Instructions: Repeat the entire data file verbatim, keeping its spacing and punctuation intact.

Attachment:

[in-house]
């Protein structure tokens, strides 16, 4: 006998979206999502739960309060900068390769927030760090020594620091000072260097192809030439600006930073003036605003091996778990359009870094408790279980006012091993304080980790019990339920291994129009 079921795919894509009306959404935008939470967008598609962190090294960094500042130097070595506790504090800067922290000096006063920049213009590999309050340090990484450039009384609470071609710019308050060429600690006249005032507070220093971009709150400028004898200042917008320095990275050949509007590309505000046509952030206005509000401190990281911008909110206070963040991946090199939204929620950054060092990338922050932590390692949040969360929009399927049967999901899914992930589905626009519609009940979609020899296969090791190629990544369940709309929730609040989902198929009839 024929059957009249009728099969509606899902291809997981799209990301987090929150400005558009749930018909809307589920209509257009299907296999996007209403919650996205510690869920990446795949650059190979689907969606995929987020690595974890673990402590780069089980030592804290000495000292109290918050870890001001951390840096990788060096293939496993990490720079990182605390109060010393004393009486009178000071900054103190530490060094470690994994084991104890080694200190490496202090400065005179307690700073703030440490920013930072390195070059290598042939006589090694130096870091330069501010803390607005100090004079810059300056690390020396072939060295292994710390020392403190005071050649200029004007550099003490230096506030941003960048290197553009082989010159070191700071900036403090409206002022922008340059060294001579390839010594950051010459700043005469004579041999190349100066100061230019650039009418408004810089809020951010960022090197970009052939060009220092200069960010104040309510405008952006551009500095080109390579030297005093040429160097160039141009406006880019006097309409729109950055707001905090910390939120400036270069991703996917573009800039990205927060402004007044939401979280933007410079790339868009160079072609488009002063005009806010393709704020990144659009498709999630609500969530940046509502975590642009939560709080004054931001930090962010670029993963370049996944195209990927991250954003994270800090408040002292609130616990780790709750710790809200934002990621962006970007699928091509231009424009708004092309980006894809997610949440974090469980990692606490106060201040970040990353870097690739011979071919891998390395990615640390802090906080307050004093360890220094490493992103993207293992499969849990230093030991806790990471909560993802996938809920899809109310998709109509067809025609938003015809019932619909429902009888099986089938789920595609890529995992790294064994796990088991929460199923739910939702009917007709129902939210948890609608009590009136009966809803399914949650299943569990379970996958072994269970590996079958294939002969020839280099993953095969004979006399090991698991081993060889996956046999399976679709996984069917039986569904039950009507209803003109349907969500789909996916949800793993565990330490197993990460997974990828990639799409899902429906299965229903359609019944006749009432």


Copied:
[in-house]
């Protein structure tokens, strides 16, 4: 006998979206999502739960309060900068390769927030760090020594620091000072260097192809030439600006930073003036605003091996778990359009870094408790279980006012091993304080980790019990339920291994129009 079921795919894509009306959404935008939470967008598609962190090294960094500042130097070595506790504090800067922290000096006063920049213009590999309050340090990484450039009384609470071609710019308050060429600690006249005032507070220093971009709150400028004898200042917008320095990275050949509007590309505000046509952030206005509000401190990281911008909110206070963040991946090199939204929620950054060092990338922050932590390692949040969360929009399927049967999901899914992930589905626009519609009940979609020899296969090791190629990544369940709309929730609040989902198929009839 024929059957009249009728099969509606899902291809997981799209990301987090929150400005558009749930018909809307589920209509257009299907296999996007209403919650996205510690869920990446795949650059190979689907969606995929987020690595974890673990402590780069089980030592804290000495000292109290918050870890001001951390840096990788060096293939496993990490720079990182605390109060010393004393009486009178000071900054103190530490060094470690994994084991104890080694200190490496202090400065005179307690700073703030440490920013930072390195070059290598042939006589090694130096870091330069501010803390607005100090004079810059300056690390020396072939060295292994710390020392403190005071050649200029004007550099003490230096506030941003960048290197553009082989010159070191700071900036403090409206002022922008340059060294001579390839010594950051010459700043005469004579041999190349100066100061230019650039009418408004810089809020951010960022090197970009052939060009220092200069960010104040309510405008952006551009500095080109390579030297005093040429160097160039141009406006880019006097309409729109950055707001905090910390939120400036270069991703996917573009800039990205927060402004007044939401979280933007410079790339868009160079072609488009002063005009806010393709704020990144659009498709999630609500969530940046509502975590642009939560709080004054931001930090962010670029993963370049996944195209990927991250954003994270800090408040002292609130616990780790709750710790809200934002990621962006970007699928091509231009424009708004092309980006894809997610949440974090469980990692606490106060201040970040990353870097690739011979071919891998390395990615640390802090906080307050004093360890220094490493992103993207293992499969849990230093030991806790990471909560993802996938809920899809109310998709109509067809025609938003015809019932619909429902009888099986089938789920595609890529995992790294064994796990088991929460199923739910939702009917007709129902939210948890609608009590009136009966809803399914949650299943569990379970996958072994269970590996079958294939002969020839280099993953095969004979006399090991698991081993060889996956046999399976679709996984069917039986569904039950009507209803003109349907969500789909996916949800793993565990330490197993990460997974990828990639799409899902429906299965229903359609019944006749009432």